Beaver pair reintroduced into the wild after developing fondness during rehabilitation
Two beavers, a female found near a golf course as a kit and a male that made its way into a storm drain after being attacked, have been released into the wild together after recovering from their respective injuries.
The two beavers were reintroduced into their natural habitat, at a location within the Ann & Sandy Cross Conservation Area (ASCCA), on Friday after being rehabilitated at the Alberta Institute for Wildlife Conservation (AIWC) near Madden.
Holly Duvall, the executive director of the AIWC, called the release spot a fantastic location for the beavers. “It’s a protected area, it’s private, it’s not on a trap line or anything like that,” explained Duvall. “It’s a fantastic habitat and it will give them the best chance of succeeding in the wild.”
The female beaver arrived at the AIWC in June 2016 when she was only five weeks old.. “We think that she was picked up by a predator and dropped,” said Duvall. “She came into care and, due to the natural history of beavers, we do have to keep them longer in wildlife rehabilitation because they do naturally spend two to three years with their parents.”
The male arrived at the conservation centre in 2017 at the age of two after being found in a storm drain with a serious bite wound to his back. Serendipitous is how Duvall refers to the events that led to Friday’s release of the primarily nocturnal animals.
“He was being housed outside in an adjoining enclosure to the female. Unbeknownst to us, they were connecting at night, trying to touch through the enclosure and so forth.”
Once the staff and volunteers realized the animals were exhibiting affection, supervised introductions were arranged. “They’ve done so well, really bonded and they hunker down together. They feed together and get along so, so well.”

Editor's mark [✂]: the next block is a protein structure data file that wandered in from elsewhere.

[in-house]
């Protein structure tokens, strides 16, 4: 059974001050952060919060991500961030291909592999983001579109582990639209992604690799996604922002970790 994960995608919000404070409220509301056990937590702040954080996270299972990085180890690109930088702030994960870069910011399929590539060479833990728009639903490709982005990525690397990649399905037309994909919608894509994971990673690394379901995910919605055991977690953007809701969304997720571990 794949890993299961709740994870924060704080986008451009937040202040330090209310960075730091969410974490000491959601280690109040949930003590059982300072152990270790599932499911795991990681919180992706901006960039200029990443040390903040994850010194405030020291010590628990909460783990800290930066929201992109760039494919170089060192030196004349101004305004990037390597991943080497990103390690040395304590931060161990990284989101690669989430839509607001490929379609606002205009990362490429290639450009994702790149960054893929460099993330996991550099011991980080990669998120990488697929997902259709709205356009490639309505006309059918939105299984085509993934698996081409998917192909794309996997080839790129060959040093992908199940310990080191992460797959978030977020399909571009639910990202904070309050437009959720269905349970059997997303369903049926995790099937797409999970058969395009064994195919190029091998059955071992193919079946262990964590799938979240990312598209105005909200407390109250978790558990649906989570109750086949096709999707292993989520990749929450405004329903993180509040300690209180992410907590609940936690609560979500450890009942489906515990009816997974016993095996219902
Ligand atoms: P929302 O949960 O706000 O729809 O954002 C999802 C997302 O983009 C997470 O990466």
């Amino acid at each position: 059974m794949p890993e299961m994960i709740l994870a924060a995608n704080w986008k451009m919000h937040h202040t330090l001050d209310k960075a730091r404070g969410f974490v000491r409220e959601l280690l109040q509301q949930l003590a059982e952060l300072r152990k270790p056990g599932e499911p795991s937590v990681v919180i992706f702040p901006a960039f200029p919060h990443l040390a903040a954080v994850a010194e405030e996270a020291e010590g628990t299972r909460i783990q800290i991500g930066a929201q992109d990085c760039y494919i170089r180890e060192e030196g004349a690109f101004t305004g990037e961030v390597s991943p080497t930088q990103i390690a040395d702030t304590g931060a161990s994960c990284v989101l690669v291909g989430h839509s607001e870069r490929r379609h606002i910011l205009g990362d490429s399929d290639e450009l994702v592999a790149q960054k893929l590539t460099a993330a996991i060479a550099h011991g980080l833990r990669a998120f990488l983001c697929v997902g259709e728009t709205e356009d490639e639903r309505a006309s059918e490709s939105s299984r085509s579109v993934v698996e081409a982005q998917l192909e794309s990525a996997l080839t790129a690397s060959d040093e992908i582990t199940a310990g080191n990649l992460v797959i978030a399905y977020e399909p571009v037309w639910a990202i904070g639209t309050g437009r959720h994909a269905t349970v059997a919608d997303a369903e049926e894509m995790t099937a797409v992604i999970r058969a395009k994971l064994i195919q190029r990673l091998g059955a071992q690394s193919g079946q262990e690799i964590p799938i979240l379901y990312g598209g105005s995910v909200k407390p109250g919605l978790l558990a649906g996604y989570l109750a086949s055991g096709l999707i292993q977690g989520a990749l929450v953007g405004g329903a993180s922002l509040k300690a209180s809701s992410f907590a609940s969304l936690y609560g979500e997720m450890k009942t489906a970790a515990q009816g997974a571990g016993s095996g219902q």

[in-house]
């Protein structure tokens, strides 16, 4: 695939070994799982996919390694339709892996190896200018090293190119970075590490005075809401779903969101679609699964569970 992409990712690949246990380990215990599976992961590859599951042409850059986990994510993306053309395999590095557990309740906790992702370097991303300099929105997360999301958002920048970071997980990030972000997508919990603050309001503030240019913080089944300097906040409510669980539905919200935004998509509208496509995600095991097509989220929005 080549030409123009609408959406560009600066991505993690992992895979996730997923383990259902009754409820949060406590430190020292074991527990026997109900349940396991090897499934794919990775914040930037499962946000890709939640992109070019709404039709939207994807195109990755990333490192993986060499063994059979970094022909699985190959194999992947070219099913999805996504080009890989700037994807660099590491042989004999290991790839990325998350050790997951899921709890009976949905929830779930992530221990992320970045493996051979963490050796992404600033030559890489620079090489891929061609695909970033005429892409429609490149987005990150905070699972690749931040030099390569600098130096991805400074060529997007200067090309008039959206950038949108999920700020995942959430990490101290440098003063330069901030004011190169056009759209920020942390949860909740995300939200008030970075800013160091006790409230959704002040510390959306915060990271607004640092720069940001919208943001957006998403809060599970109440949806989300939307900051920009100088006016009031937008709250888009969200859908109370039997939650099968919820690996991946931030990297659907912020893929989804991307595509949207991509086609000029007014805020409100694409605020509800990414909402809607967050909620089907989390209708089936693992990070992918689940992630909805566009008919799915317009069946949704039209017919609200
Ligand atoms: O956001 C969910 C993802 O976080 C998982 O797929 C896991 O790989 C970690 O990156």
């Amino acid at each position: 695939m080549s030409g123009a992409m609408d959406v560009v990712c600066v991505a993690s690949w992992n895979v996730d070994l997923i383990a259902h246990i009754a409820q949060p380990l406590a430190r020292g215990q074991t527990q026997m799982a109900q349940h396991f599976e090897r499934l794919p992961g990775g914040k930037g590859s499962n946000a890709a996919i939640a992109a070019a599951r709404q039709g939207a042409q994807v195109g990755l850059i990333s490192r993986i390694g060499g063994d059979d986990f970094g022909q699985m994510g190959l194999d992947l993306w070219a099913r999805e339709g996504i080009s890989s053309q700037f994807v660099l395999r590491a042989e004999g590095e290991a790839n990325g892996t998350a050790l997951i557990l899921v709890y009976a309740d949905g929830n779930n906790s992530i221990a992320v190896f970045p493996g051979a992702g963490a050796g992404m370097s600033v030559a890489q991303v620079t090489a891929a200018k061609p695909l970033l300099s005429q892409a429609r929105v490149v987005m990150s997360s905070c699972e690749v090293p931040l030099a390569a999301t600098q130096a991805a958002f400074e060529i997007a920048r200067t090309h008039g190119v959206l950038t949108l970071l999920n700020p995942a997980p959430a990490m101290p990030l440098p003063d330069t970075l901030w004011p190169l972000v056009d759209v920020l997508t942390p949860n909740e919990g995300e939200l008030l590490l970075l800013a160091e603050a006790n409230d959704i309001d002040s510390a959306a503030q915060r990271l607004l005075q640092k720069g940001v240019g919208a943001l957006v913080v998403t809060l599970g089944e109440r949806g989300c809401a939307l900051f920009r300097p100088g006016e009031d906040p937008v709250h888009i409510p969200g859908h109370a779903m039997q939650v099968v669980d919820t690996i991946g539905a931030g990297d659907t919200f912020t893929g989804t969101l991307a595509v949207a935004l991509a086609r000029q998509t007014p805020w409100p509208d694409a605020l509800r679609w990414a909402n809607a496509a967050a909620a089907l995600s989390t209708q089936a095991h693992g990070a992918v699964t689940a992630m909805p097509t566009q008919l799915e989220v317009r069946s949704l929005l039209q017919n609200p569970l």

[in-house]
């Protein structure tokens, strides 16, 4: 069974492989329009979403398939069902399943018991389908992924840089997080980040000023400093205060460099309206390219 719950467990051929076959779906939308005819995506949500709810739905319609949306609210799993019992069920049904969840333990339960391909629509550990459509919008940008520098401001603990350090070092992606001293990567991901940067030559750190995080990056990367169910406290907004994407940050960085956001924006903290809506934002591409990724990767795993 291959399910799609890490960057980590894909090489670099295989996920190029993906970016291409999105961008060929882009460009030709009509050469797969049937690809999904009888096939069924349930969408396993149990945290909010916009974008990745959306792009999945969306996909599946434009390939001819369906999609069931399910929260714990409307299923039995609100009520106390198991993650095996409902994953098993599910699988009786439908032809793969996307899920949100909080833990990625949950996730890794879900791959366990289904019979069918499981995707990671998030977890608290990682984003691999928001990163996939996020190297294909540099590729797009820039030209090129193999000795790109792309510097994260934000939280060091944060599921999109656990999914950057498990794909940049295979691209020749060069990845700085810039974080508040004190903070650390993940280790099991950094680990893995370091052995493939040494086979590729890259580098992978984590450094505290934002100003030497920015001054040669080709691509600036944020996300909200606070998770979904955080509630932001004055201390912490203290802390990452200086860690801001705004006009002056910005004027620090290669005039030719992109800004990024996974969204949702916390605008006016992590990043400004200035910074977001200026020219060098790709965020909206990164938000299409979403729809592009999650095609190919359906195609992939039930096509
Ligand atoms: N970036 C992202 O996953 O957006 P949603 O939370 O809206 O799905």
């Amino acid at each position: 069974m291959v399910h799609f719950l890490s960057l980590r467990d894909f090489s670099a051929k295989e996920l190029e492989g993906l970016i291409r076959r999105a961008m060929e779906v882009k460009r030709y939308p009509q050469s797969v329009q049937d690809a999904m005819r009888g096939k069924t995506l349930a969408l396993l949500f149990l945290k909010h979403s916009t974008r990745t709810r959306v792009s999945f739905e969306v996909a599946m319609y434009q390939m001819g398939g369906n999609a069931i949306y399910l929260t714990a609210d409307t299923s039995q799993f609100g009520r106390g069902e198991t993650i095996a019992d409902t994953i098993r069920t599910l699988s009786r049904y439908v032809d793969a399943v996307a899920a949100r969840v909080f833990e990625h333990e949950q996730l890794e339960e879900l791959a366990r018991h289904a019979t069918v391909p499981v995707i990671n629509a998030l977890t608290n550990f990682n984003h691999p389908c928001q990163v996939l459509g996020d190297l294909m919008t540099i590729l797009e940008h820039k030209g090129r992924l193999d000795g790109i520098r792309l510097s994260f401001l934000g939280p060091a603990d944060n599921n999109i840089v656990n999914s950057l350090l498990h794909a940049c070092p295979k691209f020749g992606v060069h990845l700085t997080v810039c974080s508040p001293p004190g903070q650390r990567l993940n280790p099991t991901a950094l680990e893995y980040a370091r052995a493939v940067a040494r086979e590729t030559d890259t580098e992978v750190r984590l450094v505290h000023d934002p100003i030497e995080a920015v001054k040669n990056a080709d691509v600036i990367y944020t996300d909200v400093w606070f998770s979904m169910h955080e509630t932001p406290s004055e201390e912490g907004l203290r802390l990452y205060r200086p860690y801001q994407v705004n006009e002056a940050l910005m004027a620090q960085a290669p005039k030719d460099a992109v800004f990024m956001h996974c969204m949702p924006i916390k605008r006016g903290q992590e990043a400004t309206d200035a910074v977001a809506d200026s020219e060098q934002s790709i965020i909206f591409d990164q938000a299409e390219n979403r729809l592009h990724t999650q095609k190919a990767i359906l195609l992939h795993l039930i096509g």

Greg Shyba, the CEO of the Ann & Sandy Cross Conservation Area, says there is optimism surrounding the arrival of the beavers to the 4,800 acre conservation area located south of Calgary.
“It’s going to help a lot,” said Shyba. “In fact, we did have a lot more beaver activity on the Cross conservation area. At one point, I think we counted 65 beavers.”
“A few years ago, for some reason, all the beavers disappeared here at the conservation area.”
Shyba says the beavers were released in a section of the conservation area far from hiking trails that requires permission to access.
“We’re going to give them a stab at living in paradise,” said Shyba. “This land will never be developed and the area where we’re dropping the beavers off is actually very limited to human activity.”
The ASCCA CEO says beavers are invaluable for the conservation area as the rodents maintain wetlands, create riparian areas for ducks and dammed areas attract birds.
Among the handful of people who witnessed the release was Greg Lewallen, a University of Saskatchewan PhD student who has focused his studies on beavers. He says he has no concerns with the ability of the animals to adapt to their new surroundings. “Even if they’ve never built a dam before, or seen a dam being built, they have the innate skills necessary to figure out how to live in the wild,” said Lewallen. “Given enough time and a safe place to live, they’ll figure it out for themselves.”
According to Duvall, the female beaver has yet to reach sexual maturity so it’s too early to determine if the released animals will become a mating pair. “We hope they stay together now that they’re released. They are male and female so, potentially in the future, they may breed.”
The female beaver had been a fixture at the Alberta Institute for Wildlife Conservation for nearly two years and Duvall credits the AIWC staff, volunteers and donors for her successes.
“So many people have rallied around her and it’s fantastic that she’s finally back in the wild where she belongs.”
With files from CTV's Kevin Fleming